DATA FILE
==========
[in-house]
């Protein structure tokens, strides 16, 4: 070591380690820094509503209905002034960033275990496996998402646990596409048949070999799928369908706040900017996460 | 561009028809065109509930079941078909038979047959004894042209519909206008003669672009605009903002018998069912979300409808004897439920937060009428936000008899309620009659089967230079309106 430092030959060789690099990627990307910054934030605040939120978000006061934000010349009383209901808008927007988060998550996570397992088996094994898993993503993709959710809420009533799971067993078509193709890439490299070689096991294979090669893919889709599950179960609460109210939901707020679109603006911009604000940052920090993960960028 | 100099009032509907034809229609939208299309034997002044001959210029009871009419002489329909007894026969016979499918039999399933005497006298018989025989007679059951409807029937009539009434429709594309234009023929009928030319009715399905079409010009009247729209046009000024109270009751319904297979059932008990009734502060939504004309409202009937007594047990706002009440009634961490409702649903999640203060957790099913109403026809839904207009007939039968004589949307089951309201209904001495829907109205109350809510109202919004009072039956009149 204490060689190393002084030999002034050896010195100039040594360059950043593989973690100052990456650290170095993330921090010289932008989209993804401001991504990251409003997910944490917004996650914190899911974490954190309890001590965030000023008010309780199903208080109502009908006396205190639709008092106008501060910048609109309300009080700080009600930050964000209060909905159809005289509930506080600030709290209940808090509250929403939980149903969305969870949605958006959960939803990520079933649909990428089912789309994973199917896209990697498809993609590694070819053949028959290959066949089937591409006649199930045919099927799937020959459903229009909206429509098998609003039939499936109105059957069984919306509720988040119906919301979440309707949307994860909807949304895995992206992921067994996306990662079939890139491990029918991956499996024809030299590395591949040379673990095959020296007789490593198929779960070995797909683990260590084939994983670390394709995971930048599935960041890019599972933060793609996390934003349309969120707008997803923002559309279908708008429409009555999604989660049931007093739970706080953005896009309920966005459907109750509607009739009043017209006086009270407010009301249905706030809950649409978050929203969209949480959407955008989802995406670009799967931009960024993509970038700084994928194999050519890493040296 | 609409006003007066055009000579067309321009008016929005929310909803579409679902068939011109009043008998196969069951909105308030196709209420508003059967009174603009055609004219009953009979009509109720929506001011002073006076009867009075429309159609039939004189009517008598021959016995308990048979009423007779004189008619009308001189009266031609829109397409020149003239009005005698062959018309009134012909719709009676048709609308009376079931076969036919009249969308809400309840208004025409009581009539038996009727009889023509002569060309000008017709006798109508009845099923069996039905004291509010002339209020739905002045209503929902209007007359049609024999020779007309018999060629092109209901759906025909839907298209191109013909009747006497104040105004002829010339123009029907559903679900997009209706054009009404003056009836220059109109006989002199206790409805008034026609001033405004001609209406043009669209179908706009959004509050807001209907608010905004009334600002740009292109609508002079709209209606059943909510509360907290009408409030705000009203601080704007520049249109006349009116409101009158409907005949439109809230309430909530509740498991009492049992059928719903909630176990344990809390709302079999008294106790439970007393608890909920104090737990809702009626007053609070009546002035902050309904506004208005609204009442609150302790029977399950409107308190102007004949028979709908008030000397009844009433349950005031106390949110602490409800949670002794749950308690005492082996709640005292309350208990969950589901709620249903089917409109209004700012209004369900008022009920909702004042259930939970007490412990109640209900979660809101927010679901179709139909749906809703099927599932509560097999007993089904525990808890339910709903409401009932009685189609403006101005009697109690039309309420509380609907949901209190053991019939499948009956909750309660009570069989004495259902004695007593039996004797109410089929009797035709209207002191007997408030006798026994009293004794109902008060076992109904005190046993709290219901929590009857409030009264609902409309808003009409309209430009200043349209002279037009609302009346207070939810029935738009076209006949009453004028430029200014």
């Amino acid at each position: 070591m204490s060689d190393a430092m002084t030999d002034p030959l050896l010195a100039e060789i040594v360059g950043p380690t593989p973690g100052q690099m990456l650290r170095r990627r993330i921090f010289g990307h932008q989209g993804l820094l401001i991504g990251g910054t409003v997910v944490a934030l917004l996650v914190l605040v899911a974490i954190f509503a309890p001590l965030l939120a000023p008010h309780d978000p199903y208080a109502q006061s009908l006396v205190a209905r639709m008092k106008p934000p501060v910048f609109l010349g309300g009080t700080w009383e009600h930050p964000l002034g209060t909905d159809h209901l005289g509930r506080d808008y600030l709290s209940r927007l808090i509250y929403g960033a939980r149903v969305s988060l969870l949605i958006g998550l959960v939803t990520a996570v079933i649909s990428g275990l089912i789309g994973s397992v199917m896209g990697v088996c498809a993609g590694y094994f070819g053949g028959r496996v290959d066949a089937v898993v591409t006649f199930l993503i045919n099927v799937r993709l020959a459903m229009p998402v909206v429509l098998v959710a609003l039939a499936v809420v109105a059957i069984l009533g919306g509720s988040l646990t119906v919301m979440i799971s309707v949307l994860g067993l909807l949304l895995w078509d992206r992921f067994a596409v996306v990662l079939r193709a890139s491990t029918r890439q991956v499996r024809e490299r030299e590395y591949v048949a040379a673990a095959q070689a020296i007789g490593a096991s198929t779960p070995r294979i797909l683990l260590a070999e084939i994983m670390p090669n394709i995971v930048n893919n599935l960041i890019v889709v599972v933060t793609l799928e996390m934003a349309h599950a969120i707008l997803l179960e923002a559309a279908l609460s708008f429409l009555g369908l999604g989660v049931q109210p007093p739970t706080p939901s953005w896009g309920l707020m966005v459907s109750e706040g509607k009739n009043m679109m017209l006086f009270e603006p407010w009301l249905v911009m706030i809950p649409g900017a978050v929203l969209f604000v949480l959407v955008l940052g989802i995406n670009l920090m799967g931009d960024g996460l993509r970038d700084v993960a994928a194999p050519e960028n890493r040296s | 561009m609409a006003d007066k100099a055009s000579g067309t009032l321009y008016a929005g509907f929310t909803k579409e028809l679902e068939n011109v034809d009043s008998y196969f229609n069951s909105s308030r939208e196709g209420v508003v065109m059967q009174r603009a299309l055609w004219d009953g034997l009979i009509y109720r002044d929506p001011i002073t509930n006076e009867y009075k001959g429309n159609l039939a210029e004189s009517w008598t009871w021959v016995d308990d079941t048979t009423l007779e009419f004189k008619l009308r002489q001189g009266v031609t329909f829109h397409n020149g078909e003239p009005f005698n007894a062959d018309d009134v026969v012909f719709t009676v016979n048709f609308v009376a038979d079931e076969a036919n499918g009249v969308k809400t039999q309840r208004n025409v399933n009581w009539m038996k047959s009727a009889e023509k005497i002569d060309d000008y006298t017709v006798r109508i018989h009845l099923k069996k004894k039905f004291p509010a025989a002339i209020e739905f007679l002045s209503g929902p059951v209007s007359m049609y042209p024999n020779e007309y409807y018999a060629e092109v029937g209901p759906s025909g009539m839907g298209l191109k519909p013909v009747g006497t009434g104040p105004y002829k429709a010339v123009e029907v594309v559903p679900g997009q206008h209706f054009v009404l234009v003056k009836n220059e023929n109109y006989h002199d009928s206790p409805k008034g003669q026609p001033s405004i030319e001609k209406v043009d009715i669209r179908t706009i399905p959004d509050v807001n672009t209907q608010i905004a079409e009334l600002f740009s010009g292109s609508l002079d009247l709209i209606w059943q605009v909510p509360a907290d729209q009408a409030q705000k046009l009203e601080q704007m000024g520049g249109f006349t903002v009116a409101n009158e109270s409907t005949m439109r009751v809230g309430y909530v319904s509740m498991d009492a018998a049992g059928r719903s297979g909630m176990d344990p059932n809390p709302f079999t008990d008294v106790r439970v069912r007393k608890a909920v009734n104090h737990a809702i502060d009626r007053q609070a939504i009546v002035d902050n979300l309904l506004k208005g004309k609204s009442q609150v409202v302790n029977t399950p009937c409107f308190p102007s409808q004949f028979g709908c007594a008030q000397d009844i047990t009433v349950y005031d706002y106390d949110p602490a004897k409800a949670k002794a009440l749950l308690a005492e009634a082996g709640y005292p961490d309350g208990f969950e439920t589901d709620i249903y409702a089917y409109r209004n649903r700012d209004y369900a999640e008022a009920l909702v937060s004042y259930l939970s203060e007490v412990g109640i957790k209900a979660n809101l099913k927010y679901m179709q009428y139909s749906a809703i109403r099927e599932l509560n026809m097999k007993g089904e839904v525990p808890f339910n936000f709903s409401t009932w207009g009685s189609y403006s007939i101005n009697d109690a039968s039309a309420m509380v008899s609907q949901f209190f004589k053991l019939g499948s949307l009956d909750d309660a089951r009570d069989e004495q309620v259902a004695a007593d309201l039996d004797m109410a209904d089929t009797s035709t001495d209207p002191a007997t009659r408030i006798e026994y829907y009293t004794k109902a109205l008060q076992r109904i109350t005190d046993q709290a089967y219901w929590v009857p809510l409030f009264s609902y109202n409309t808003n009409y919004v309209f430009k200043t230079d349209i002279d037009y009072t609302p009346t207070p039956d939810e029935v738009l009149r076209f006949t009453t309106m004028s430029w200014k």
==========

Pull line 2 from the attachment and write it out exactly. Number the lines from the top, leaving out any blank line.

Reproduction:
């Protein structure tokens, strides 16, 4: 070591380690820094509503209905002034960033275990496996998402646990596409048949070999799928369908706040900017996460 | 561009028809065109509930079941078909038979047959004894042209519909206008003669672009605009903002018998069912979300409808004897439920937060009428936000008899309620009659089967230079309106 430092030959060789690099990627990307910054934030605040939120978000006061934000010349009383209901808008927007988060998550996570397992088996094994898993993503993709959710809420009533799971067993078509193709890439490299070689096991294979090669893919889709599950179960609460109210939901707020679109603006911009604000940052920090993960960028 | 100099009032509907034809229609939208299309034997002044001959210029009871009419002489329909007894026969016979499918039999399933005497006298018989025989007679059951409807029937009539009434429709594309234009023929009928030319009715399905079409010009009247729209046009000024109270009751319904297979059932008990009734502060939504004309409202009937007594047990706002009440009634961490409702649903999640203060957790099913109403026809839904207009007939039968004589949307089951309201209904001495829907109205109350809510109202919004009072039956009149 204490060689190393002084030999002034050896010195100039040594360059950043593989973690100052990456650290170095993330921090010289932008989209993804401001991504990251409003997910944490917004996650914190899911974490954190309890001590965030000023008010309780199903208080109502009908006396205190639709008092106008501060910048609109309300009080700080009600930050964000209060909905159809005289509930506080600030709290209940808090509250929403939980149903969305969870949605958006959960939803990520079933649909990428089912789309994973199917896209990697498809993609590694070819053949028959290959066949089937591409006649199930045919099927799937020959459903229009909206429509098998609003039939499936109105059957069984919306509720988040119906919301979440309707949307994860909807949304895995992206992921067994996306990662079939890139491990029918991956499996024809030299590395591949040379673990095959020296007789490593198929779960070995797909683990260590084939994983670390394709995971930048599935960041890019599972933060793609996390934003349309969120707008997803923002559309279908708008429409009555999604989660049931007093739970706080953005896009309920966005459907109750509607009739009043017209006086009270407010009301249905706030809950649409978050929203969209949480959407955008989802995406670009799967931009960024993509970038700084994928194999050519890493040296 | 609409006003007066055009000579067309321009008016929005929310909803579409679902068939011109009043008998196969069951909105308030196709209420508003059967009174603009055609004219009953009979009509109720929506001011002073006076009867009075429309159609039939004189009517008598021959016995308990048979009423007779004189008619009308001189009266031609829109397409020149003239009005005698062959018309009134012909719709009676048709609308009376079931076969036919009249969308809400309840208004025409009581009539038996009727009889023509002569060309000008017709006798109508009845099923069996039905004291509010002339209020739905002045209503929902209007007359049609024999020779007309018999060629092109209901759906025909839907298209191109013909009747006497104040105004002829010339123009029907559903679900997009209706054009009404003056009836220059109109006989002199206790409805008034026609001033405004001609209406043009669209179908706009959004509050807001209907608010905004009334600002740009292109609508002079709209209606059943909510509360907290009408409030705000009203601080704007520049249109006349009116409101009158409907005949439109809230309430909530509740498991009492049992059928719903909630176990344990809390709302079999008294106790439970007393608890909920104090737990809702009626007053609070009546002035902050309904506004208005609204009442609150302790029977399950409107308190102007004949028979709908008030000397009844009433349950005031106390949110602490409800949670002794749950308690005492082996709640005292309350208990969950589901709620249903089917409109209004700012209004369900008022009920909702004042259930939970007490412990109640209900979660809101927010679901179709139909749906809703099927599932509560097999007993089904525990808890339910709903409401009932009685189609403006101005009697109690039309309420509380609907949901209190053991019939499948009956909750309660009570069989004495259902004695007593039996004797109410089929009797035709209207002191007997408030006798026994009293004794109902008060076992109904005190046993709290219901929590009857409030009264609902409309808003009409309209430009200043349209002279037009609302009346207070939810029935738009076209006949009453004028430029200014």